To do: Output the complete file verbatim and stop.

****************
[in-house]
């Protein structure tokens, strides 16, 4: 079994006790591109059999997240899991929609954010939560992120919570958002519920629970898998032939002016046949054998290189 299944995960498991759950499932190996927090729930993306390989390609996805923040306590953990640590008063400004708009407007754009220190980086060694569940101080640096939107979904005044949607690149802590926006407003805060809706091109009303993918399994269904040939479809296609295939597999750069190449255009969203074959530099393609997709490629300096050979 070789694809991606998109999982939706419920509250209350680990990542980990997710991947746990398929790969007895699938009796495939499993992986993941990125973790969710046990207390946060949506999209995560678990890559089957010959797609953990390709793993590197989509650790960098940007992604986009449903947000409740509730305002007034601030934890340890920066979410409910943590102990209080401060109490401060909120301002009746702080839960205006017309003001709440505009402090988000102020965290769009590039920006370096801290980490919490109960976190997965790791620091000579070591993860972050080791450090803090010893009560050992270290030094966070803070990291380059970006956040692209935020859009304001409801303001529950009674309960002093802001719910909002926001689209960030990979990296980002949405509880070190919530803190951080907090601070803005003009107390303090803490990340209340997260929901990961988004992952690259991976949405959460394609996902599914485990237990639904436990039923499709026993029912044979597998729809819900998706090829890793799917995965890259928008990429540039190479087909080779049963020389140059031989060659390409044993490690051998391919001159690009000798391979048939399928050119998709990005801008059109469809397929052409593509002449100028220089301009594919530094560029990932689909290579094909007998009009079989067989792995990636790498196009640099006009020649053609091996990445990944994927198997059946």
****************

[in-house]
């Protein structure tokens, strides 16, 4: 079994006790591109059999997240899991929609954010939560992120919570958002519920629970898998032939002016046949054998290189 299944995960498991759950499932190996927090729930993306390989390609996805923040306590953990640590008063400004708009407007754009220190980086060694569940101080640096939107979904005044949607690149802590926006407003805060809706091109009303993918399994269904040939479809296609295939597999750069190449255009969203074959530099393609997709490629300096050979 070789694809991606998109999982939706419920509250209350680990990542980990997710991947746990398929790969007895699938009796495939499993992986993941990125973790969710046990207390946060949506999209995560678990890559089957010959797609953990390709793993590197989509650790960098940007992604986009449903947000409740509730305002007034601030934890340890920066979410409910943590102990209080401060109490401060909120301002009746702080839960205006017309003001709440505009402090988000102020965290769009590039920006370096801290980490919490109960976190997965790791620091000579070591993860972050080791450090803090010893009560050992270290030094966070803070990291380059970006956040692209935020859009304001409801303001529950009674309960002093802001719910909002926001689209960030990979990296980002949405509880070190919530803190951080907090601070803005003009107390303090803490990340209340997260929901990961988004992952690259991976949405959460394609996902599914485990237990639904436990039923499709026993029912044979597998729809819900998706090829890793799917995965890259928008990429540039190479087909080779049963020389140059031989060659390409044993490690051998391919001159690009000798391979048939399928050119998709990005801008059109469809397929052409593509002449100028220089301009594919530094560029990932689909290579094909007998009009079989067989792995990636790498196009640099006009020649053609091996990445990944994927198997059946």